This week I attended the B-Corps Handbook book launch at the offices of Hanson Bridgett in San Francisco, the law firm instrumental in lobbying California to institute the Benefit Corporation legislation.
As a marketer myself, I don’t know that I’ve ever found myself in a room with so many lawyers – and I have to say it was heartening. If lawyers in California think this topic is important, it indicates that the infrastructure for the B-Corp certification is in the early stages of hitting its stride for becoming more than just a marketing initiative, but a substantive opportunity to influence the business community it is targeting.
The B Lab – founders of the B-Corp – launched 7 years ago to critical acclaim. Critical in that the market was flooded with sustainable certification symbols such as USDA Organic, LEED and Energy Star. Acclaim in that B-Corp took a much more holistic and lasting view of business’ propensity for net-positive effect, evaluating fundamental operational standards and also putting people into the equation. It is an agnostic certification process for any business that wants to take a values-led approach to doing business differently.
Twenty-seven states have now taken note of B Corps’ lead and passed Benefit Corporation legislation. (Note: the two are separate entities, one is a certification to receive a marketing benefit and one is a legal framework aligning shareholders and management to protect a company’s mission incorporating social benefit and prioritizing revenue distribution accordingly).
The real value behind B-Corps is not simply in its exhaustive process to evaluate a business’s operational policies as they reflect mission, community, employees and environment, but the POV that becoming a B-Corps extends to prospect customers, clients, partners and the supply chain in which the business operates. As one participant thoughtfully noted “It would make me evaluate prospect clients through a whole different values lens. I have the ability to work with many clients but this would help me know I’m having an even larger effect with like-minded businesses”.
B-Corp has stated that it hopes to become irrelevant and Benefit Corporation status is one step in that direction. However, B-Corp’s work is hardly done. With only 1100 companies in 36 countries officially signed on, the evangelism has only just begun.
Innovation is born of necessity. And strangely the carbon cap and trade system just might fit into that category. History has proven that we need crisis to catalyze change. And then it requires everyone, and I mean everyone, to understand and participate in the solution. So while the cap and trade system is targeted at businesses, consumers will play a huge reinforcement role. Enter ideas like the Carbon Quotient Project. The CQ is an extension of similar concepts launched in Thailand and Japan that essentially strive to create a standard unit for product labels. Much like the nutritional fact labels that adhere to all packaged food products, the CQ could give us GHG’s emitted, reduced or otherwise advise on a stand unit of measure for the carbon footprint of each product. We, the consumer, then have the ability to offset our bag of potato chips or bottle of beer by riding our bike to work or simply not purchasing. There are actually a million different behaviors that this could launch but the bottom line is that we would start to become educated relative to a standard unit (so the theory goes), hold businesses accountable and gradually start to bring about global responsibility and accountability for how businesses are impacting the deteriorating environment around us. It has been said before but change is incremental.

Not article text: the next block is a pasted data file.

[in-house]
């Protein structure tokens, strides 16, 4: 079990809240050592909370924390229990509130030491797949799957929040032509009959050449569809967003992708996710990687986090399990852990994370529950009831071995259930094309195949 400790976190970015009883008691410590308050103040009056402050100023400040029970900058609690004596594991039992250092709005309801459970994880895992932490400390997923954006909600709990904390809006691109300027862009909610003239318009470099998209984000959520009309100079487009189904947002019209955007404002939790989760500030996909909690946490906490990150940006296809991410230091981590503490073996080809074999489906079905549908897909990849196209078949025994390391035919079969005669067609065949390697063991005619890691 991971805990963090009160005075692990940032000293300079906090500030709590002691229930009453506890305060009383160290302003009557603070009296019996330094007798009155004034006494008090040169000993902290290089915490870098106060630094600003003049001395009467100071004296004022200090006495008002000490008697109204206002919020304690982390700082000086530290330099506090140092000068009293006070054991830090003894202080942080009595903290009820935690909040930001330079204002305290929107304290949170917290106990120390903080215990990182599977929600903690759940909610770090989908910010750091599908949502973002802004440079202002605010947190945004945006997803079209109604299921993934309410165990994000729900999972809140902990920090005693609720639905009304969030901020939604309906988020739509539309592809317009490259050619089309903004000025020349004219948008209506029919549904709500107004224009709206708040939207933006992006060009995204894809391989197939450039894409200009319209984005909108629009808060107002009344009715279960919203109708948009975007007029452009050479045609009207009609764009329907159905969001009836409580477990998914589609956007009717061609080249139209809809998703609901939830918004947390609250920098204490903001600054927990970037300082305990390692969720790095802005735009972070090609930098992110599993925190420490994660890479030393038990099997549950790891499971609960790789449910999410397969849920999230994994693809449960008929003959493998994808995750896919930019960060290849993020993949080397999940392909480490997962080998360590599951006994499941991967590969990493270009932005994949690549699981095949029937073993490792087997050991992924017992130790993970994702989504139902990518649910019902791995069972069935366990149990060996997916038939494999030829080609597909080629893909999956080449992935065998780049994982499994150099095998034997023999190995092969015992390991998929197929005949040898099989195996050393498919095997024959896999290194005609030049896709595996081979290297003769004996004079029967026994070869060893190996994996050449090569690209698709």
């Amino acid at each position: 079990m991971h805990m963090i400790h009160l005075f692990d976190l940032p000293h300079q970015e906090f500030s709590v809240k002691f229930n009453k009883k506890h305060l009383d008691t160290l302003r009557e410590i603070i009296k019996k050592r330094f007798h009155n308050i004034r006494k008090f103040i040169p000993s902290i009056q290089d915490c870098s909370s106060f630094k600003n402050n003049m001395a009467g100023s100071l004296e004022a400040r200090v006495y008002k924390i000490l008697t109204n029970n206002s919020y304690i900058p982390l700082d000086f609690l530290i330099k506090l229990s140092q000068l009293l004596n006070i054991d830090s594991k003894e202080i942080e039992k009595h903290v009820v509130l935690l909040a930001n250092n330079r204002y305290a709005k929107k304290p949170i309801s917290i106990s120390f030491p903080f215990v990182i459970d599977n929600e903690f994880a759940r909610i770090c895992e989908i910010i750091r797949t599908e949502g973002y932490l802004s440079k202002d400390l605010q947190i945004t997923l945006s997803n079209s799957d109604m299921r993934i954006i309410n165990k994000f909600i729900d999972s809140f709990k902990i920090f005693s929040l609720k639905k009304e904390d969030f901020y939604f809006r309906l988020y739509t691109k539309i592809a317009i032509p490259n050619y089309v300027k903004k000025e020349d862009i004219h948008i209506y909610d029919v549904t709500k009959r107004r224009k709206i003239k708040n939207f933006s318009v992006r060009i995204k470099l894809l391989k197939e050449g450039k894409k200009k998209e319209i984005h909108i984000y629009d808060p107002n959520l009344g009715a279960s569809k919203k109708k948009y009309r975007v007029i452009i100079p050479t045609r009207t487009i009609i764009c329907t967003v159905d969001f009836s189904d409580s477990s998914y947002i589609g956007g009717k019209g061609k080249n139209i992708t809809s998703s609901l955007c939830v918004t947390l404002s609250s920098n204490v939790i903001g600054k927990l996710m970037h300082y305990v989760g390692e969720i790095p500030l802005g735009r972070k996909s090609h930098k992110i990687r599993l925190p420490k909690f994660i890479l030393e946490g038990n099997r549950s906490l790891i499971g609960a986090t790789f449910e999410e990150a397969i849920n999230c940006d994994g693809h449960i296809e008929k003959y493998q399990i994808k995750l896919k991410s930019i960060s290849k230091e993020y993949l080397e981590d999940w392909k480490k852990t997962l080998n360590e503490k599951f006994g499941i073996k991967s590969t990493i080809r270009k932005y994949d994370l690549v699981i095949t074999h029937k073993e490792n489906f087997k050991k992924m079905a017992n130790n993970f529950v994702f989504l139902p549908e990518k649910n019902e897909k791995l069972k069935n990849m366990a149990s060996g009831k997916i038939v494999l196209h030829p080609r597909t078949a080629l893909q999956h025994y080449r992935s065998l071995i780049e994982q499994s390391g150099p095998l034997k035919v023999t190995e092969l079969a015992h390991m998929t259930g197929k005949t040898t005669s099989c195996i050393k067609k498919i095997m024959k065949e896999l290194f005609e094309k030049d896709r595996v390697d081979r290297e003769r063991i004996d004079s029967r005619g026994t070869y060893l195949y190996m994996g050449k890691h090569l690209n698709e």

OK, its the “day after”. And the meaning of yesterday’s elections have been and will continue to be reflected upon over and over. However as we think about social change in the world. Its important to consider how that change will happen and the role of leadership.
Its been quite some time since we’ve seen examples of real leadership. Mostly we’ve seen ‘the guys at the top’ looking for post-fraud scapegoats or excusing themselves out of straight-up bad or arrogant decision-making. These were never individuals fighting for change, they were looking for power and/or money. However, in the post-election glow that most of us are feeling, we are finding profound hope in a single individual who demonstrates the true qualities of a leader. Integrity. Character. Humility. Calm assurance. The ability to listen and respond with sound, articulate reasoning. Stamina. Focus. A champion for his followers. A passion for truth. This is where change starts and this is why change becomes inevitable when true leadership exists.
With leadership, not only do we expect follow-through but we expect excellence. Leaders build excellence, they don’t command it. Barack Obama comes to us with cross-cultural beginnings and a foundation in community building. He knows that change is not possible without the commitment of every individual he leads, which means he knows how to communicate and engage. These are qualities we can all learn from in our own efforts to impact change. Real leadership requires discipline and an unprecedented commitment to see things through.
We can all be inspired by the story of Barack Obama and the impact he will have on our lives – from what is personally possible to the real impact he will have on the change we all believe is necessary.